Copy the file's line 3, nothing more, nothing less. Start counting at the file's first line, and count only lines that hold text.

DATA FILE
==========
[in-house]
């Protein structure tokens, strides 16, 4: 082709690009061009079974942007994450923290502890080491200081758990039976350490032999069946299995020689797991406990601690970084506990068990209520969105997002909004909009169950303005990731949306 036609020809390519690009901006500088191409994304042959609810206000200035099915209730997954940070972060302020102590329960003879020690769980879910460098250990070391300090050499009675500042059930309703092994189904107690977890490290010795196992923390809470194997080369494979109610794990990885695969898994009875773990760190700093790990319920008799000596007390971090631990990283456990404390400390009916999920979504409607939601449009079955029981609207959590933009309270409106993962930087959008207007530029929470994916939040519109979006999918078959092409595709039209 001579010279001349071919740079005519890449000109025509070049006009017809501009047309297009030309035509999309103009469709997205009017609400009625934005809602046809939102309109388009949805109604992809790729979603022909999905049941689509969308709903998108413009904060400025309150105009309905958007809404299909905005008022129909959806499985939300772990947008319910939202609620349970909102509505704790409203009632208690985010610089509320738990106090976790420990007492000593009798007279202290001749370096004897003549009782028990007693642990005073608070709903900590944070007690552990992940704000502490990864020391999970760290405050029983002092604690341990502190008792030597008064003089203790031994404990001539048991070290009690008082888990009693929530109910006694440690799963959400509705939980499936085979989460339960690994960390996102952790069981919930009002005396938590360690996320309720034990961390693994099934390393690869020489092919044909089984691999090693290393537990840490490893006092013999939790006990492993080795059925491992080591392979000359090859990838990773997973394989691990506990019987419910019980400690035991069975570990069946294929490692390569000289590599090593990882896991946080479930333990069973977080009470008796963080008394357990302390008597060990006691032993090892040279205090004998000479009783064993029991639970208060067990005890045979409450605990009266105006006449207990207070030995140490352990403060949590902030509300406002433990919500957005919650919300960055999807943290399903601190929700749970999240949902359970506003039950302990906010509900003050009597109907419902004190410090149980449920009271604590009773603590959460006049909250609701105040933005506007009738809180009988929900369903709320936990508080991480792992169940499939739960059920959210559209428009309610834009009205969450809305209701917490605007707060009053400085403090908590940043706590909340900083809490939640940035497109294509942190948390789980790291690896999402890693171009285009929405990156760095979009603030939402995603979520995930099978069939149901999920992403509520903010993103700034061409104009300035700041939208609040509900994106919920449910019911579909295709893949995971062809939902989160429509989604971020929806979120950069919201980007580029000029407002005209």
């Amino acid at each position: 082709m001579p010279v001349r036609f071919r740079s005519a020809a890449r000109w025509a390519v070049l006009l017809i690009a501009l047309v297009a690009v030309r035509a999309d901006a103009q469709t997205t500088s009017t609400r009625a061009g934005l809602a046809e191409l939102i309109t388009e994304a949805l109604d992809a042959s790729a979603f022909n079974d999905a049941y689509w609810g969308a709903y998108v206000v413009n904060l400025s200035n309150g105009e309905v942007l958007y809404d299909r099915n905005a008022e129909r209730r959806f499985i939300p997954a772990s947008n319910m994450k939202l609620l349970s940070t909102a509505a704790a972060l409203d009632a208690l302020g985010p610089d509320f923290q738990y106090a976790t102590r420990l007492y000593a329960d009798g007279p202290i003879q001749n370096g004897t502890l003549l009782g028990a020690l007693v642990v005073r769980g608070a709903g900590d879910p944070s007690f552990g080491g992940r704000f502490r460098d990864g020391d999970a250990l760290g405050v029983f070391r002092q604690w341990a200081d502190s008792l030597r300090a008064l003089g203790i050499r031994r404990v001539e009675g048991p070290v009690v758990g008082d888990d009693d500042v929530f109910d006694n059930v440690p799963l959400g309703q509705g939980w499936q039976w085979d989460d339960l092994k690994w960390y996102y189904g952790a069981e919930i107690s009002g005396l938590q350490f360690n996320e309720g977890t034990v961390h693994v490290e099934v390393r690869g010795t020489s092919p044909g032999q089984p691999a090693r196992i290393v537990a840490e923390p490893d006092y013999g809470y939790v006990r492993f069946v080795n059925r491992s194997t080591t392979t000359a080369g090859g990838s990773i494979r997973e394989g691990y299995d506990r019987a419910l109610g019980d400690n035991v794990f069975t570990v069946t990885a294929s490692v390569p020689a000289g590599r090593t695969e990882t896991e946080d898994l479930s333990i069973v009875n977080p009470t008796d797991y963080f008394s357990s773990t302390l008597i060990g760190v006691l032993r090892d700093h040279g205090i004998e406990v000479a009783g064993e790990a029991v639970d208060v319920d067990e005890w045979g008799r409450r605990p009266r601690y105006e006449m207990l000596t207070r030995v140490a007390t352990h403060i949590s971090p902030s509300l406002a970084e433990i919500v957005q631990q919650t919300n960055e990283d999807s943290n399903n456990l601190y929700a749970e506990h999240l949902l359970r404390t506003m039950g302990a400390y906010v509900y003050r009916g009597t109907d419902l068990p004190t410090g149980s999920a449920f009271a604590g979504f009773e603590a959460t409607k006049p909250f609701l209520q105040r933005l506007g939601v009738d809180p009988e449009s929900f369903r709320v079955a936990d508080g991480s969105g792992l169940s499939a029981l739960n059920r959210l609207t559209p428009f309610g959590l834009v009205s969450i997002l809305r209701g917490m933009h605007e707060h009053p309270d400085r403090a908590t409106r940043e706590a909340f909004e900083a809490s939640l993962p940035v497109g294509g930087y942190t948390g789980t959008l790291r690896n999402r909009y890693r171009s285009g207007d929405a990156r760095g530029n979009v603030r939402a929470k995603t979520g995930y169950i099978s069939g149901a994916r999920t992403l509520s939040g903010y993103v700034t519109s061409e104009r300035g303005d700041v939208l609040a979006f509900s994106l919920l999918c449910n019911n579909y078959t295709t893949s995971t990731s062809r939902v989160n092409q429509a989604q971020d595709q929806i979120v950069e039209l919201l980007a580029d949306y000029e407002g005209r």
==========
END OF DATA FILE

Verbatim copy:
């Amino acid at each position: 082709m001579p010279v001349r036609f071919r740079s005519a020809a890449r000109w025509a390519v070049l006009l017809i690009a501009l047309v297009a690009v030309r035509a999309d901006a103009q469709t997205t500088s009017t609400r009625a061009g934005l809602a046809e191409l939102i309109t388009e994304a949805l109604d992809a042959s790729a979603f022909n079974d999905a049941y689509w609810g969308a709903y998108v206000v413009n904060l400025s200035n309150g105009e309905v942007l958007y809404d299909r099915n905005a008022e129909r209730r959806f499985i939300p997954a772990s947008n319910m994450k939202l609620l349970s940070t909102a509505a704790a972060l409203d009632a208690l302020g985010p610089d509320f923290q738990y106090a976790t102590r420990l007492y000593a329960d009798g007279p202290i003879q001749n370096g004897t502890l003549l009782g028990a020690l007693v642990v005073r769980g608070a709903g900590d879910p944070s007690f552990g080491g992940r704000f502490r460098d990864g020391d999970a250990l760290g405050v029983f070391r002092q604690w341990a200081d502190s008792l030597r300090a008064l003089g203790i050499r031994r404990v001539e009675g048991p070290v009690v758990g008082d888990d009693d500042v929530f109910d006694n059930v440690p799963l959400g309703q509705g939980w499936q039976w085979d989460d339960l092994k690994w960390y996102y189904g952790a069981e919930i107690s009002g005396l938590q350490f360690n996320e309720g977890t034990v961390h693994v490290e099934v390393r690869g010795t020489s092919p044909g032999q089984p691999a090693r196992i290393v537990a840490e923390p490893d006092y013999g809470y939790v006990r492993f069946v080795n059925r491992s194997t080591t392979t000359a080369g090859g990838s990773i494979r997973e394989g691990y299995d506990r019987a419910l109610g019980d400690n035991v794990f069975t570990v069946t990885a294929s490692v390569p020689a000289g590599r090593t695969e990882t896991e946080d898994l479930s333990i069973v009875n977080p009470t008796d797991y963080f008394s357990s773990t302390l008597i060990g760190v006691l032993r090892d700093h040279g205090i004998e406990v000479a009783g064993e790990a029991v639970d208060v319920d067990e005890w045979g008799r409450r605990p009266r601690y105006e006449m207990l000596t207070r030995v140490a007390t352990h403060i949590s971090p902030s509300l406002a970084e433990i919500v957005q631990q919650t919300n960055e990283d999807s943290n399903n456990l601190y929700a749970e506990h999240l949902l359970r404390t506003m039950g302990a400390y906010v509900y003050r009916g009597t109907d419902l068990p004190t410090g149980s999920a449920f009271a604590g979504f009773e603590a959460t409607k006049p909250f609701l209520q105040r933005l506007g939601v009738d809180p009988e449009s929900f369903r709320v079955a936990d508080g991480s969105g792992l169940s499939a029981l739960n059920r959210l609207t559209p428009f309610g959590l834009v009205s969450i997002l809305r209701g917490m933009h605007e707060h009053p309270d400085r403090a908590t409106r940043e706590a909340f909004e900083a809490s939640l993962p940035v497109g294509g930087y942190t948390g789980t959008l790291r690896n999402r909009y890693r171009s285009g207007d929405a990156r760095g530029n979009v603030r939402a929470k995603t979520g995930y169950i099978s069939g149901a994916r999920t992403l509520s939040g903010y993103v700034t519109s061409e104009r300035g303005d700041v939208l609040a979006f509900s994106l919920l999918c449910n019911n579909y078959t295709t893949s995971t990731s062809r939902v989160n092409q429509a989604q971020d595709q929806i979120v950069e039209l919201l980007a580029d949306y000029e407002g005209r």